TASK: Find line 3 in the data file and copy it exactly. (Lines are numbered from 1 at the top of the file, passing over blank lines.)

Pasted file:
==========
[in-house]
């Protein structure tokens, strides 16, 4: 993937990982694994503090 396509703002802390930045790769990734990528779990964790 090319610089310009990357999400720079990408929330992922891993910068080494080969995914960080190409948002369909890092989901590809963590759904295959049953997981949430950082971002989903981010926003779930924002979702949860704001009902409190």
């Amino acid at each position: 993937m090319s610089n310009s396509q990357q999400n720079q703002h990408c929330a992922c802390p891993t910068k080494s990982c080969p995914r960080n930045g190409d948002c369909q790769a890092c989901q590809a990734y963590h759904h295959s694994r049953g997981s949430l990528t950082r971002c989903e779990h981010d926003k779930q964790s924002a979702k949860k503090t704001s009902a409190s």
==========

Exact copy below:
């Amino acid at each position: 993937m090319s610089n310009s396509q990357q999400n720079q703002h990408c929330a992922c802390p891993t910068k080494s990982c080969p995914r960080n930045g190409d948002c369909q790769a890092c989901q590809a990734y963590h759904h295959s694994r049953g997981s949430l990528t950082r971002c989903e779990h981010d926003k779930q964790s924002a979702k949860k503090t704001s009902a409190s």